Reform Law's Privacy Provisions Fail to Appease European Union

By Fickenscher, Lisa | American Banker, November 16, 1999 | Go to article overview

Reform Law's Privacy Provisions Fail to Appease European Union


Fickenscher, Lisa, American Banker


The privacy provisions in the financial reform law that President Clinton signed into law last week do not go far enough to satisfy the European Union.

The law did not help the cause of reconciling regulatory discrepancies -- the subject of tough negotiations for more than a year between European and American officials -- that could prevent U.S. banks, credit card companies, and others from marketing internationally using data-base techniques that have proved successful at home.

"We will have difficulty agreeing that (the U.S. financial modernization law) is adequate," said Gerard de Graaf, first secretary for trade matters in the Washington delegation of the European Commission. He did not specify the perceived weaknesses but said his side intends to "analyze the law carefully."

European and U.S. officials who spoke at a conference last week sponsored by the newsletter Privacy & American Business agreed that the privacy negotiations are at a pivotal stage and could conclude within six weeks.

At issue is a European Union privacy directive that took effect in October 1998. It stipulates that companies may not transfer data on European citizens into countries -- including the United States -- that are not deemed to have adequate consumer privacy laws.

Because of the gap in privacy protection philosophies -- U.S. laws are regarded as far more lenient and pro-business -- negotiations led on the American side by Ambassador David Aaron have focused on a "safe harbor" agreement that would let U.S. companies transfer data from Europe without violating the EU directive.

The financial reform law is only the latest stumbling block, according to participants in last week's privacy conference outside Washington.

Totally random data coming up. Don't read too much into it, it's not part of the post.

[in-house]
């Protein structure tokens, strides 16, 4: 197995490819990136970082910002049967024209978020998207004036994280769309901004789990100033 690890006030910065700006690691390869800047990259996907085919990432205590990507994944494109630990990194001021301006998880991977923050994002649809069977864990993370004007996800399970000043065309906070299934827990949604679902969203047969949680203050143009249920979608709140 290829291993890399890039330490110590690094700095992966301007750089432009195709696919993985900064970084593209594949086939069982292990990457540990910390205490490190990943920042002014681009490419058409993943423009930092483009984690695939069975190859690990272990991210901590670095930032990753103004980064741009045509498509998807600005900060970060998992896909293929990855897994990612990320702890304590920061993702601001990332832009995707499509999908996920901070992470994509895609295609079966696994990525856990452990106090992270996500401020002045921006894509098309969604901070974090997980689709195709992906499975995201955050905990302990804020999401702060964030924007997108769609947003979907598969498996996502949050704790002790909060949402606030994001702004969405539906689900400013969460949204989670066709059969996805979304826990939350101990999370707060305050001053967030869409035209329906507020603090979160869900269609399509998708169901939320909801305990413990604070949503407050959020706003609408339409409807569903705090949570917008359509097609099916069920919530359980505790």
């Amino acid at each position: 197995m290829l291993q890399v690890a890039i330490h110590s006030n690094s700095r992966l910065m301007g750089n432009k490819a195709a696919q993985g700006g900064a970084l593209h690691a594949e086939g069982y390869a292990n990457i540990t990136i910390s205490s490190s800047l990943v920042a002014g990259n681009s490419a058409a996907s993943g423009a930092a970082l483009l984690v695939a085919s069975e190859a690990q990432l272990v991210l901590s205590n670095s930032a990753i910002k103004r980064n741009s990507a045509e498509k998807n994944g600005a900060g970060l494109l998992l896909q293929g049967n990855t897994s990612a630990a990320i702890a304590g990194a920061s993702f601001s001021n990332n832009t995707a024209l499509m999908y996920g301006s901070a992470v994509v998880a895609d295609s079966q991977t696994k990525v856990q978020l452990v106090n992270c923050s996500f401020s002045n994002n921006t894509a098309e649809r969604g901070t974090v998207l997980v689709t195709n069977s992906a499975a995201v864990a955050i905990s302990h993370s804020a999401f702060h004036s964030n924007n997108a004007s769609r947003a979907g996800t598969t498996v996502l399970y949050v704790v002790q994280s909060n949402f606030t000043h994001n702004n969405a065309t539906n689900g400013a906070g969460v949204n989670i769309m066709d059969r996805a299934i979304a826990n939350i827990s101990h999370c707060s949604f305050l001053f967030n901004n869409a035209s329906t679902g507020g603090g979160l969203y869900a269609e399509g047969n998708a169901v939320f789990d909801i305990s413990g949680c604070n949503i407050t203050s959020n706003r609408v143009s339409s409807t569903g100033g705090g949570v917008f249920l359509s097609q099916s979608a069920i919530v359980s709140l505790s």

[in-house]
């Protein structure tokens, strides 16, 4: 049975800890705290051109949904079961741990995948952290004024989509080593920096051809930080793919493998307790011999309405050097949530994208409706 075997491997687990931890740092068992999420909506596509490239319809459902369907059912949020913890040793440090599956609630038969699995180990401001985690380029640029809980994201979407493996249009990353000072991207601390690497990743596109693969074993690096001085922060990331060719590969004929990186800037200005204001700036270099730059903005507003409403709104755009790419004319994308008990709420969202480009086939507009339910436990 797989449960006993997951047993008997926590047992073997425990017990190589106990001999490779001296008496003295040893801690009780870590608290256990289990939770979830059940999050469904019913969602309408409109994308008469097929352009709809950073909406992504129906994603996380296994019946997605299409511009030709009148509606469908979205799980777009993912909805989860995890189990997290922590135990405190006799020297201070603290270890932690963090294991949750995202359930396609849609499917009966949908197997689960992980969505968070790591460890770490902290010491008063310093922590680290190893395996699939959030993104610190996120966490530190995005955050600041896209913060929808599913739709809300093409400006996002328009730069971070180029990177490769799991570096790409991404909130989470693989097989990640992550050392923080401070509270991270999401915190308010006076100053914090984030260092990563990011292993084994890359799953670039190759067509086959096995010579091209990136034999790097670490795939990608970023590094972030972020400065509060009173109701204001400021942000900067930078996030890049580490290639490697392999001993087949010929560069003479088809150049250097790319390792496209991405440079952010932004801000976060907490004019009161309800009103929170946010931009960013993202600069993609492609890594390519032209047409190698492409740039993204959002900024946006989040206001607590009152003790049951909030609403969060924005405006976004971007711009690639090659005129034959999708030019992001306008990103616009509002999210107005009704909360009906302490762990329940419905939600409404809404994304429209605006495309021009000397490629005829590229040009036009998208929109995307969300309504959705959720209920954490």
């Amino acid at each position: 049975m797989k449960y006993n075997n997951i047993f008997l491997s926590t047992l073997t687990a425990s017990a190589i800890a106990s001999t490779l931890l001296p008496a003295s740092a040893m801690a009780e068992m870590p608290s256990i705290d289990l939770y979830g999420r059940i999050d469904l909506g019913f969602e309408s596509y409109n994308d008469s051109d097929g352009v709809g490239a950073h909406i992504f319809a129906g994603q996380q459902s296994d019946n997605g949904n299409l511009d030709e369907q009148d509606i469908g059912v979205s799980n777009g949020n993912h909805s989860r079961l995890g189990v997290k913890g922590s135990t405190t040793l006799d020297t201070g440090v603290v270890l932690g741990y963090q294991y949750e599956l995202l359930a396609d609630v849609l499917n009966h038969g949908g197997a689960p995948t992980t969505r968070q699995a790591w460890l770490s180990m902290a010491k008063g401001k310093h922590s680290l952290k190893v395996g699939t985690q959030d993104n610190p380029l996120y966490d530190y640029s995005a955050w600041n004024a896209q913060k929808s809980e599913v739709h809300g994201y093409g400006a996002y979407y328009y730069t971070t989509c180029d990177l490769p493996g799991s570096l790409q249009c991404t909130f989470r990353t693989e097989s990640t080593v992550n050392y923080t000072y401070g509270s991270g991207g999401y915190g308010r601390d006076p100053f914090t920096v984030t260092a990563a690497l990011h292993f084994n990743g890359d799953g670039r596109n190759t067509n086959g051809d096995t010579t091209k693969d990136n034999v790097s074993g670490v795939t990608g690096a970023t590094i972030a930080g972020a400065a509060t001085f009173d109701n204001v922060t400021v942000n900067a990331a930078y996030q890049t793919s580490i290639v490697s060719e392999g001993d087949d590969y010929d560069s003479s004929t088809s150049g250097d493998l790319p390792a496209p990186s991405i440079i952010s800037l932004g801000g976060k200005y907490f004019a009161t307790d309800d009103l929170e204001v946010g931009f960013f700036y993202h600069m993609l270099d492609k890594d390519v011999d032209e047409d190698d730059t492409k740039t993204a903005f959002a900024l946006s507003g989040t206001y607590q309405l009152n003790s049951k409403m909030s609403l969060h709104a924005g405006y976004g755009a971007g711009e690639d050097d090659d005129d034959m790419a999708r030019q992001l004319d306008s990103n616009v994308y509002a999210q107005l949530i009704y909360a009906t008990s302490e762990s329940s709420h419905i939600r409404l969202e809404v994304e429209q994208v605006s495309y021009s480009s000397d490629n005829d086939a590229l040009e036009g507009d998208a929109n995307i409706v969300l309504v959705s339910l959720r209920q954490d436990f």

Consumer advocates and some members of Congress share the European perspective on the privacy provisions. Among the most contentious provisions are those that allow companies to share consumer information with their affiliates and let consumers voluntarily "opt out" of marketing campaigns.

Privacy advocates say the onus should not be on consumers to disqualify themselves from marketing campaigns, but rather on the marketers to seek permission first.

Mr. de Graaf's counterpart in the United States, Barbara Wellbery, counselor to the undersecretary of the U.S. Department of Commerce, said that in the best case, the Europeans would declare the Gramm-Leach-Bliley Act and the Fair Credit Report Act adequate.

The Commerce Department maintains that if companies covered by those laws are in compliance, then "they don't have to be concerned about safe harbor language. They are already doing what they should be doing," said Robert Belair, a partner in the Washington law firm Mullenholz, Brimsek & Belair and editor of Privacy & American Business.

Mr. de Graaf said that the chief negotiators, Mr. Aaron and John F. Mogg, European Commission director general, had two "productive meetings" two weeks ago and that they would like to finish their work by mid-December.

"I thought I would be giving a post-mortem on these discussions," said Mr. de Graaf, who described the negotiations as "disappointingly slow. We have reached a stage where we can either agree to agree, or agree that reaching an agreement will be difficult."

One promising result of the discussions, Mr. …

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